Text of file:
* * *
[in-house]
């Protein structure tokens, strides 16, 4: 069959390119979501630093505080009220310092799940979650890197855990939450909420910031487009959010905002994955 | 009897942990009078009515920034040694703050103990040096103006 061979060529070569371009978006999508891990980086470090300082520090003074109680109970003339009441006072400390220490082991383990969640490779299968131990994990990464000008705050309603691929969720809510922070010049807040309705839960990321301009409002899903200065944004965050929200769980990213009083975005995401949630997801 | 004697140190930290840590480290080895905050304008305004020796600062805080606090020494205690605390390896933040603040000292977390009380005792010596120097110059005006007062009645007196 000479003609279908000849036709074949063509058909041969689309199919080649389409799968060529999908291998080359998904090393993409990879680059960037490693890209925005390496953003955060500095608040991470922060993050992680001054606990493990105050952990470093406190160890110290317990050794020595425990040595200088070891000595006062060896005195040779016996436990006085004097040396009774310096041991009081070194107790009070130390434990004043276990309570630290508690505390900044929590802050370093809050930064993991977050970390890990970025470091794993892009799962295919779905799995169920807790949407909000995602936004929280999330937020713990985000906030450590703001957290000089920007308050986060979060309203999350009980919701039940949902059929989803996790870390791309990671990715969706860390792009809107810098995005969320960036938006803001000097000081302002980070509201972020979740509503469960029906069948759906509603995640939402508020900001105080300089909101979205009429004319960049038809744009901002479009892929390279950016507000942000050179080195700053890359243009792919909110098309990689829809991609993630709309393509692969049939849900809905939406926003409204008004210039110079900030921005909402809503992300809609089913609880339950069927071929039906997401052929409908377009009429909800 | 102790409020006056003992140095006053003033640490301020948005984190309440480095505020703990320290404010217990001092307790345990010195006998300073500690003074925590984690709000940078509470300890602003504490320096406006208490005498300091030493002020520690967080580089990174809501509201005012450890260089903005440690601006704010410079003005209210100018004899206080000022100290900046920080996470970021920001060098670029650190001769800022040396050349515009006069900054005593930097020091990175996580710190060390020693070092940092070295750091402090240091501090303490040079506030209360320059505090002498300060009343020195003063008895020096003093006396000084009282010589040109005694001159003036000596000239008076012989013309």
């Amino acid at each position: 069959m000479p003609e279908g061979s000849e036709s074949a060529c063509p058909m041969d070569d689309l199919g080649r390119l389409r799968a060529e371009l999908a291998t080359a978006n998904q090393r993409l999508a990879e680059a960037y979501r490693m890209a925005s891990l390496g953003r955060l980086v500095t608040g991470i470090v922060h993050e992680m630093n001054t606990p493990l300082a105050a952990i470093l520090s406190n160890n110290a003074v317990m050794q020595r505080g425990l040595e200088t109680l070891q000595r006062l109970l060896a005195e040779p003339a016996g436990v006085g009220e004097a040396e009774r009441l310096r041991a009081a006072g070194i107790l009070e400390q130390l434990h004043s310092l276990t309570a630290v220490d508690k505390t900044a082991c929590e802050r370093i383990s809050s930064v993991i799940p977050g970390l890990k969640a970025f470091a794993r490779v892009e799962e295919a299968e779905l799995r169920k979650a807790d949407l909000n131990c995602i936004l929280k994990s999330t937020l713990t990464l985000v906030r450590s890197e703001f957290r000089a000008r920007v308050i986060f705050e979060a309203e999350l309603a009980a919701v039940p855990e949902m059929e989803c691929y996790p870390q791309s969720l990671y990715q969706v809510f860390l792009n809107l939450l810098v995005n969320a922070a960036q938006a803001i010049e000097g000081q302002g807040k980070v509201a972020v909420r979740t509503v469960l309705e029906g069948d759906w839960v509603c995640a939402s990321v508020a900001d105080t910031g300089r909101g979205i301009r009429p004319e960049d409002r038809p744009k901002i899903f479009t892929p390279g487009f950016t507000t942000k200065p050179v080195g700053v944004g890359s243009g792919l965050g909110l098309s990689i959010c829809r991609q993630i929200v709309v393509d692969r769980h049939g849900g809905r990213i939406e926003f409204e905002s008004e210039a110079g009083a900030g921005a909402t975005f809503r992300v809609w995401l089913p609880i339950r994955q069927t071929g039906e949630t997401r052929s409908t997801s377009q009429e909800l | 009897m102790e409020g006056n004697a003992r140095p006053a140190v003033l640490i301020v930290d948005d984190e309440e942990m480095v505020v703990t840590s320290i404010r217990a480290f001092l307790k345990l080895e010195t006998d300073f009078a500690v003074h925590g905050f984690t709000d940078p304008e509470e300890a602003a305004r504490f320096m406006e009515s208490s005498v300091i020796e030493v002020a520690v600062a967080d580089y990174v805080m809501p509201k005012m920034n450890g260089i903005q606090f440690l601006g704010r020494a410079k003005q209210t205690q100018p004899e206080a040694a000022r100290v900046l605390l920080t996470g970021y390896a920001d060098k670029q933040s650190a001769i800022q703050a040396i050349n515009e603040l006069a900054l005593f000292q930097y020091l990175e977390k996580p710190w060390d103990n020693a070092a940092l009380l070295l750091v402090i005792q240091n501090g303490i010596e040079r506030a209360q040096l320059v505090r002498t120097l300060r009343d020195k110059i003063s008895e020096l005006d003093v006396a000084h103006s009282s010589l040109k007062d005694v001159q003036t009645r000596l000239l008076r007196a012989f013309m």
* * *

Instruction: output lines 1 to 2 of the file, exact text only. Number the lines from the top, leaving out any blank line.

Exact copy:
[in-house]
């Protein structure tokens, strides 16, 4: 069959390119979501630093505080009220310092799940979650890197855990939450909420910031487009959010905002994955 | 009897942990009078009515920034040694703050103990040096103006 061979060529070569371009978006999508891990980086470090300082520090003074109680109970003339009441006072400390220490082991383990969640490779299968131990994990990464000008705050309603691929969720809510922070010049807040309705839960990321301009409002899903200065944004965050929200769980990213009083975005995401949630997801 | 004697140190930290840590480290080895905050304008305004020796600062805080606090020494205690605390390896933040603040000292977390009380005792010596120097110059005006007062009645007196 000479003609279908000849036709074949063509058909041969689309199919080649389409799968060529999908291998080359998904090393993409990879680059960037490693890209925005390496953003955060500095608040991470922060993050992680001054606990493990105050952990470093406190160890110290317990050794020595425990040595200088070891000595006062060896005195040779016996436990006085004097040396009774310096041991009081070194107790009070130390434990004043276990309570630290508690505390900044929590802050370093809050930064993991977050970390890990970025470091794993892009799962295919779905799995169920807790949407909000995602936004929280999330937020713990985000906030450590703001957290000089920007308050986060979060309203999350009980919701039940949902059929989803996790870390791309990671990715969706860390792009809107810098995005969320960036938006803001000097000081302002980070509201972020979740509503469960029906069948759906509603995640939402508020900001105080300089909101979205009429004319960049038809744009901002479009892929390279950016507000942000050179080195700053890359243009792919909110098309990689829809991609993630709309393509692969049939849900809905939406926003409204008004210039110079900030921005909402809503992300809609089913609880339950069927071929039906997401052929409908377009009429909800 | 102790409020006056003992140095006053003033640490301020948005984190309440480095505020703990320290404010217990001092307790345990010195006998300073500690003074925590984690709000940078509470300890602003504490320096406006208490005498300091030493002020520690967080580089990174809501509201005012450890260089903005440690601006704010410079003005209210100018004899206080000022100290900046920080996470970021920001060098670029650190001769800022040396050349515009006069900054005593930097020091990175996580710190060390020693070092940092070295750091402090240091501090303490040079506030209360320059505090002498300060009343020195003063008895020096003093006396000084009282010589040109005694001159003036000596000239008076012989013309």